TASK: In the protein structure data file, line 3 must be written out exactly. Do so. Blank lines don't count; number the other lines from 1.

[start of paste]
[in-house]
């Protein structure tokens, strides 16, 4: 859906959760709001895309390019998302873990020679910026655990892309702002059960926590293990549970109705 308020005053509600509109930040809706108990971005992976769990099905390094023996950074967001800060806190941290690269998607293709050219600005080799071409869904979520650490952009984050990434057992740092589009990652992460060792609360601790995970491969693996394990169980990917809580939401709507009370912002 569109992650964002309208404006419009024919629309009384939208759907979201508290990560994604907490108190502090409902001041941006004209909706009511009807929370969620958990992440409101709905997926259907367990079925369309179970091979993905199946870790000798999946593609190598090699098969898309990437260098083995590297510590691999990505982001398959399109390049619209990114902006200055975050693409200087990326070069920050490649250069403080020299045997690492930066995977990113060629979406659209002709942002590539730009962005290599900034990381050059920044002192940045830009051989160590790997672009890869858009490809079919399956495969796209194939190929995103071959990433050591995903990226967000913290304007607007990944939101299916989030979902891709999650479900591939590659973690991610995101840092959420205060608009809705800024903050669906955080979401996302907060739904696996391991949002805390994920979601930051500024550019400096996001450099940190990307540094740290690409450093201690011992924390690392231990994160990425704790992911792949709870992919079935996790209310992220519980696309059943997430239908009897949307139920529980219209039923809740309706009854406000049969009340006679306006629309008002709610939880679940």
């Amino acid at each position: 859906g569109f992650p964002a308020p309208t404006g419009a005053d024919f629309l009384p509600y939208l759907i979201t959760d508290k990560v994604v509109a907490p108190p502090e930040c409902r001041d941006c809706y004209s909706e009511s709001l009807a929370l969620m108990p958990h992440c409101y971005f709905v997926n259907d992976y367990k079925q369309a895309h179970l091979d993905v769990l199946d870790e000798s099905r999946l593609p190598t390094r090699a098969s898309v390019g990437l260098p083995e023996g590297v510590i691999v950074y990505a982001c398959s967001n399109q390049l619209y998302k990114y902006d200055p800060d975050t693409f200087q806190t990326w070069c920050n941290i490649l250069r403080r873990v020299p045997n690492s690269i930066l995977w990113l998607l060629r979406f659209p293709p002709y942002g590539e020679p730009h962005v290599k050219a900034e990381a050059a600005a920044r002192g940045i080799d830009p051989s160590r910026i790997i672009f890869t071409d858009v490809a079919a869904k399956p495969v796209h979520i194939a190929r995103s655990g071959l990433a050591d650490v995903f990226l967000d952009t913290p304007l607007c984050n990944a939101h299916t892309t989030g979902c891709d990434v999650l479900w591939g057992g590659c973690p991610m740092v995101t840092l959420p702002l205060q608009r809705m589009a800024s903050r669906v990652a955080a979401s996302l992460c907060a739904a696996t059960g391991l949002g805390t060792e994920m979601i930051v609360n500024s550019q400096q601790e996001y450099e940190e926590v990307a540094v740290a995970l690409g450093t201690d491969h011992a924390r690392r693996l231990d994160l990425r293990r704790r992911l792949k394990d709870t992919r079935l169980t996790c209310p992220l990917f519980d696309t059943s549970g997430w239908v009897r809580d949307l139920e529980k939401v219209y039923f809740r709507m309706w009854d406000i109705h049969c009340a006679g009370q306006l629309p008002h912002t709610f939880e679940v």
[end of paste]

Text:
């Amino acid at each position: 859906g569109f992650p964002a308020p309208t404006g419009a005053d024919f629309l009384p509600y939208l759907i979201t959760d508290k990560v994604v509109a907490p108190p502090e930040c409902r001041d941006c809706y004209s909706e009511s709001l009807a929370l969620m108990p958990h992440c409101y971005f709905v997926n259907d992976y367990k079925q369309a895309h179970l091979d993905v769990l199946d870790e000798s099905r999946l593609p190598t390094r090699a098969s898309v390019g990437l260098p083995e023996g590297v510590i691999v950074y990505a982001c398959s967001n399109q390049l619209y998302k990114y902006d200055p800060d975050t693409f200087q806190t990326w070069c920050n941290i490649l250069r403080r873990v020299p045997n690492s690269i930066l995977w990113l998607l060629r979406f659209p293709p002709y942002g590539e020679p730009h962005v290599k050219a900034e990381a050059a600005a920044r002192g940045i080799d830009p051989s160590r910026i790997i672009f890869t071409d858009v490809a079919a869904k399956p495969v796209h979520i194939a190929r995103s655990g071959l990433a050591d650490v995903f990226l967000d952009t913290p304007l607007c984050n990944a939101h299916t892309t989030g979902c891709d990434v999650l479900w591939g057992g590659c973690p991610m740092v995101t840092l959420p702002l205060q608009r809705m589009a800024s903050r669906v990652a955080a979401s996302l992460c907060a739904a696996t059960g391991l949002g805390t060792e994920m979601i930051v609360n500024s550019q400096q601790e996001y450099e940190e926590v990307a540094v740290a995970l690409g450093t201690d491969h011992a924390r690392r693996l231990d994160l990425r293990r704790r992911l792949k394990d709870t992919r079935l169980t996790c209310p992220l990917f519980d696309t059943s549970g997430w239908v009897r809580d949307l139920e529980k939401v219209y039923f809740r709507m309706w009854d406000i109705h049969c009340a006679g009370q306006l629309p008002h912002t709610f939880e679940v």